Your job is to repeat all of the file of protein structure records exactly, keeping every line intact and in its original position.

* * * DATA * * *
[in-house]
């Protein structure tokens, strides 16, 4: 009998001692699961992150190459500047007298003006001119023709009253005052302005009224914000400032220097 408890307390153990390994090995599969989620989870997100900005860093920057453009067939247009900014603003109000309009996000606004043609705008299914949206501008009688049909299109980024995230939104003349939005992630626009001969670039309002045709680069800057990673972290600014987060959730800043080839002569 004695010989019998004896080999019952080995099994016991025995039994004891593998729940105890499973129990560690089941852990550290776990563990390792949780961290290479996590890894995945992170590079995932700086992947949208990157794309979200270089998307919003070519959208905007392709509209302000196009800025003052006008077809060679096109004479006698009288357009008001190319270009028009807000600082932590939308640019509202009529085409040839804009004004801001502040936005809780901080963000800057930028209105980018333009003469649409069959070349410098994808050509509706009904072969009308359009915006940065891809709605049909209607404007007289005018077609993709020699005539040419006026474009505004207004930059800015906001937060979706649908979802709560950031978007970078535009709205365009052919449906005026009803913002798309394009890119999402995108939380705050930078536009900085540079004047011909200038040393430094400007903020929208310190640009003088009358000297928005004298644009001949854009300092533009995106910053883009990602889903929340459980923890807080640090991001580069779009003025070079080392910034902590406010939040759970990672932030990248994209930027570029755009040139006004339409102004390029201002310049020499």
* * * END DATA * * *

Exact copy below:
[in-house]
């Protein structure tokens, strides 16, 4: 009998001692699961992150190459500047007298003006001119023709009253005052302005009224914000400032220097 408890307390153990390994090995599969989620989870997100900005860093920057453009067939247009900014603003109000309009996000606004043609705008299914949206501008009688049909299109980024995230939104003349939005992630626009001969670039309002045709680069800057990673972290600014987060959730800043080839002569 004695010989019998004896080999019952080995099994016991025995039994004891593998729940105890499973129990560690089941852990550290776990563990390792949780961290290479996590890894995945992170590079995932700086992947949208990157794309979200270089998307919003070519959208905007392709509209302000196009800025003052006008077809060679096109004479006698009288357009008001190319270009028009807000600082932590939308640019509202009529085409040839804009004004801001502040936005809780901080963000800057930028209105980018333009003469649409069959070349410098994808050509509706009904072969009308359009915006940065891809709605049909209607404007007289005018077609993709020699005539040419006026474009505004207004930059800015906001937060979706649908979802709560950031978007970078535009709205365009052919449906005026009803913002798309394009890119999402995108939380705050930078536009900085540079004047011909200038040393430094400007903020929208310190640009003088009358000297928005004298644009001949854009300092533009995106910053883009990602889903929340459980923890807080640090991001580069779009003025070079080392910034902590406010939040759970990672932030990248994209930027570029755009040139006004339409102004390029201002310049020499």